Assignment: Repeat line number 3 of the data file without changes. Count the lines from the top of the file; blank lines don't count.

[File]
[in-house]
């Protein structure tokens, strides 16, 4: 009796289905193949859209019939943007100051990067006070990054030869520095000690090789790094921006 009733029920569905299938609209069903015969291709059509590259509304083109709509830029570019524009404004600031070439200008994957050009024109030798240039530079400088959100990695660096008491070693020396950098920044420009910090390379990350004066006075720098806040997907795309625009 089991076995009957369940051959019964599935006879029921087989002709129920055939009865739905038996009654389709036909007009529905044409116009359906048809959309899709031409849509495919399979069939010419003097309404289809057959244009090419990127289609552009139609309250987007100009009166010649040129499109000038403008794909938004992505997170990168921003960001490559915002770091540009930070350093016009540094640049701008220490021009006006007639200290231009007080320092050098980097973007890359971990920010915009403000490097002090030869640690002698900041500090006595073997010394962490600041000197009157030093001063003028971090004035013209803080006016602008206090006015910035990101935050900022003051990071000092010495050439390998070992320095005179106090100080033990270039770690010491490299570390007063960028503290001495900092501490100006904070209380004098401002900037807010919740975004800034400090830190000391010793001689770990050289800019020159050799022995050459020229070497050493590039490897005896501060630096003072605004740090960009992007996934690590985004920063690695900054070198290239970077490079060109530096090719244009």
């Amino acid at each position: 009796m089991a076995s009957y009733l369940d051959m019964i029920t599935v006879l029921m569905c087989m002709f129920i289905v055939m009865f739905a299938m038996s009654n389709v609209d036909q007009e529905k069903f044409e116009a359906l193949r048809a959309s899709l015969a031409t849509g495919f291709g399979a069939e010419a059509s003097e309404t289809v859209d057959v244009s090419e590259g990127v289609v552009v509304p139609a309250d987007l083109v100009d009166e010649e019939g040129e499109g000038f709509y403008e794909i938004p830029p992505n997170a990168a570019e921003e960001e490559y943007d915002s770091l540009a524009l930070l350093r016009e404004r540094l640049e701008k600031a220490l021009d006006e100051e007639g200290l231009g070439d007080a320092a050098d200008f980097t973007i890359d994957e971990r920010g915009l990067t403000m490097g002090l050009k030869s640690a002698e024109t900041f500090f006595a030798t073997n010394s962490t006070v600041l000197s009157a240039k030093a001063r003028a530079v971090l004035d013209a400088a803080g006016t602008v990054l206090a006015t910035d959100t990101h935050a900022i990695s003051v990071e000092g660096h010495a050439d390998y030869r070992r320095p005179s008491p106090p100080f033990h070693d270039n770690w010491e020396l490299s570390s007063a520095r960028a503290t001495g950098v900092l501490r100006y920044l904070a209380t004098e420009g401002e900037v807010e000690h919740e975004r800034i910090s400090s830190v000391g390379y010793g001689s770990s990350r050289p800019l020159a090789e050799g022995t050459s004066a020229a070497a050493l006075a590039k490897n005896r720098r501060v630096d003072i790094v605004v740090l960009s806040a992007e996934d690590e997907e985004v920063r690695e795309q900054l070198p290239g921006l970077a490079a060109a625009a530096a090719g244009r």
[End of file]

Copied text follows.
């Amino acid at each position: 009796m089991a076995s009957y009733l369940d051959m019964i029920t599935v006879l029921m569905c087989m002709f129920i289905v055939m009865f739905a299938m038996s009654n389709v609209d036909q007009e529905k069903f044409e116009a359906l193949r048809a959309s899709l015969a031409t849509g495919f291709g399979a069939e010419a059509s003097e309404t289809v859209d057959v244009s090419e590259g990127v289609v552009v509304p139609a309250d987007l083109v100009d009166e010649e019939g040129e499109g000038f709509y403008e794909i938004p830029p992505n997170a990168a570019e921003e960001e490559y943007d915002s770091l540009a524009l930070l350093r016009e404004r540094l640049e701008k600031a220490l021009d006006e100051e007639g200290l231009g070439d007080a320092a050098d200008f980097t973007i890359d994957e971990r920010g915009l990067t403000m490097g002090l050009k030869s640690a002698e024109t900041f500090f006595a030798t073997n010394s962490t006070v600041l000197s009157a240039k030093a001063r003028a530079v971090l004035d013209a400088a803080g006016t602008v990054l206090a006015t910035d959100t990101h935050a900022i990695s003051v990071e000092g660096h010495a050439d390998y030869r070992r320095p005179s008491p106090p100080f033990h070693d270039n770690w010491e020396l490299s570390s007063a520095r960028a503290t001495g950098v900092l501490r100006y920044l904070a209380t004098e420009g401002e900037v807010e000690h919740e975004r800034i910090s400090s830190v000391g390379y010793g001689s770990s990350r050289p800019l020159a090789e050799g022995t050459s004066a020229a070497a050493l006075a590039k490897n005896r720098r501060v630096d003072i790094v605004v740090l960009s806040a992007e996934d690590e997907e985004v920063r690695e795309q900054l070198p290239g921006l970077a490079a060109a625009a530096a090719g244009r």